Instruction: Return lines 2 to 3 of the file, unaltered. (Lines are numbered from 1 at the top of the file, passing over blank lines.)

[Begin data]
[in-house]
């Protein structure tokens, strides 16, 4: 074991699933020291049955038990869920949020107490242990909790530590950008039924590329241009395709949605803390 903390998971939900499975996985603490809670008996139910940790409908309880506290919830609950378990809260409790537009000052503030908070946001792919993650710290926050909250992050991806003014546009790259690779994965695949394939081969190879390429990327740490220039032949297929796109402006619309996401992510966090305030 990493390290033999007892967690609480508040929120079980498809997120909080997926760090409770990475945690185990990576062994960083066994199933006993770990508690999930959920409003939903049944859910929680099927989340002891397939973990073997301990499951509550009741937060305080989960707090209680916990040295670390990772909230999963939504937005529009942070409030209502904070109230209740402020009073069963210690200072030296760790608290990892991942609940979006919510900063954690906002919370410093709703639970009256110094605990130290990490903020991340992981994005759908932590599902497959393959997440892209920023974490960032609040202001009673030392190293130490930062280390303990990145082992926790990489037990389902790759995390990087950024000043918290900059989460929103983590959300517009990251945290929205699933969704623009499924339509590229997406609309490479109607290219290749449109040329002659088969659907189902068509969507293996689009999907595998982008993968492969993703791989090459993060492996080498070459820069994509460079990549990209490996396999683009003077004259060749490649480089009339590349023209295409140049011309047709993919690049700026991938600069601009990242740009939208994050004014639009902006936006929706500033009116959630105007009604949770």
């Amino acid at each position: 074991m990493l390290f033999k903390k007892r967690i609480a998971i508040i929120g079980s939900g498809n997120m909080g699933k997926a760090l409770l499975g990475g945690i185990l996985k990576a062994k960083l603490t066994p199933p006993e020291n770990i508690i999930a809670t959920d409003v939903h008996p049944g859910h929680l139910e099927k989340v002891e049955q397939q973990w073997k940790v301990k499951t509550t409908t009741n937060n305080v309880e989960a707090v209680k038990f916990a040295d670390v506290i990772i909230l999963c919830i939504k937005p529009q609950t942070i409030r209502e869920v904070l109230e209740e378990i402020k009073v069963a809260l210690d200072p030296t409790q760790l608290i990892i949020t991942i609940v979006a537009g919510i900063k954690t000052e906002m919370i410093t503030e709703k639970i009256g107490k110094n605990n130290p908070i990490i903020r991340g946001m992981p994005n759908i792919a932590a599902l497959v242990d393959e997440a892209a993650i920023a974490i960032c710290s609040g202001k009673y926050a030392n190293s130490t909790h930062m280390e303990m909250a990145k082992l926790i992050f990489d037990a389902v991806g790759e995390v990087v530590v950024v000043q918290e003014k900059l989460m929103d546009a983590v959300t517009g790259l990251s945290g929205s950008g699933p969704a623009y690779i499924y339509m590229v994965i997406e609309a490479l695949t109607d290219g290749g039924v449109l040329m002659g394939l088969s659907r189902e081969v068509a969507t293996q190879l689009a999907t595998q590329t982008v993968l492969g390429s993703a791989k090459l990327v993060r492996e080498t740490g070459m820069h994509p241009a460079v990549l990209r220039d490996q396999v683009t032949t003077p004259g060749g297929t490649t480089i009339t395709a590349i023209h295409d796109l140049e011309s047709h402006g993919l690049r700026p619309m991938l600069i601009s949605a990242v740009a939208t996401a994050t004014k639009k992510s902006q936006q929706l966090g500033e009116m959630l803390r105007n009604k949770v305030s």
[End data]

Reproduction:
């Protein structure tokens, strides 16, 4: 074991699933020291049955038990869920949020107490242990909790530590950008039924590329241009395709949605803390 903390998971939900499975996985603490809670008996139910940790409908309880506290919830609950378990809260409790537009000052503030908070946001792919993650710290926050909250992050991806003014546009790259690779994965695949394939081969190879390429990327740490220039032949297929796109402006619309996401992510966090305030 990493390290033999007892967690609480508040929120079980498809997120909080997926760090409770990475945690185990990576062994960083066994199933006993770990508690999930959920409003939903049944859910929680099927989340002891397939973990073997301990499951509550009741937060305080989960707090209680916990040295670390990772909230999963939504937005529009942070409030209502904070109230209740402020009073069963210690200072030296760790608290990892991942609940979006919510900063954690906002919370410093709703639970009256110094605990130290990490903020991340992981994005759908932590599902497959393959997440892209920023974490960032609040202001009673030392190293130490930062280390303990990145082992926790990489037990389902790759995390990087950024000043918290900059989460929103983590959300517009990251945290929205699933969704623009499924339509590229997406609309490479109607290219290749449109040329002659088969659907189902068509969507293996689009999907595998982008993968492969993703791989090459993060492996080498070459820069994509460079990549990209490996396999683009003077004259060749490649480089009339590349023209295409140049011309047709993919690049700026991938600069601009990242740009939208994050004014639009902006936006929706500033009116959630105007009604949770």
């Amino acid at each position: 074991m990493l390290f033999k903390k007892r967690i609480a998971i508040i929120g079980s939900g498809n997120m909080g699933k997926a760090l409770l499975g990475g945690i185990l996985k990576a062994k960083l603490t066994p199933p006993e020291n770990i508690i999930a809670t959920d409003v939903h008996p049944g859910h929680l139910e099927k989340v002891e049955q397939q973990w073997k940790v301990k499951t509550t409908t009741n937060n305080v309880e989960a707090v209680k038990f916990a040295d670390v506290i990772i909230l999963c919830i939504k937005p529009q609950t942070i409030r209502e869920v904070l109230e209740e378990i402020k009073v069963a809260l210690d200072p030296t409790q760790l608290i990892i949020t991942i609940v979006a537009g919510i900063k954690t000052e906002m919370i410093t503030e709703k639970i009256g107490k110094n605990n130290p908070i990490i903020r991340g946001m992981p994005n759908i792919a932590a599902l497959v242990d393959e997440a892209a993650i920023a974490i960032c710290s609040g202001k009673y926050a030392n190293s130490t909790h930062m280390e303990m909250a990145k082992l926790i992050f990489d037990a389902v991806g790759e995390v990087v530590v950024v000043q918290e003014k900059l989460m929103d546009a983590v959300t517009g790259l990251s945290g929205s950008g699933p969704a623009y690779i499924y339509m590229v994965i997406e609309a490479l695949t109607d290219g290749g039924v449109l040329m002659g394939l088969s659907r189902e081969v068509a969507t293996q190879l689009a999907t595998q590329t982008v993968l492969g390429s993703a791989k090459l990327v993060r492996e080498t740490g070459m820069h994509p241009a460079v990549l990209r220039d490996q396999v683009t032949t003077p004259g060749g297929t490649t480089i009339t395709a590349i023209h295409d796109l140049e011309s047709h402006g993919l690049r700026p619309m991938l600069i601009s949605a990242v740009a939208t996401a994050t004014k639009k992510s902006q936006q929706l966090g500033e009116m959630l803390r105007n009604k949770v305030s």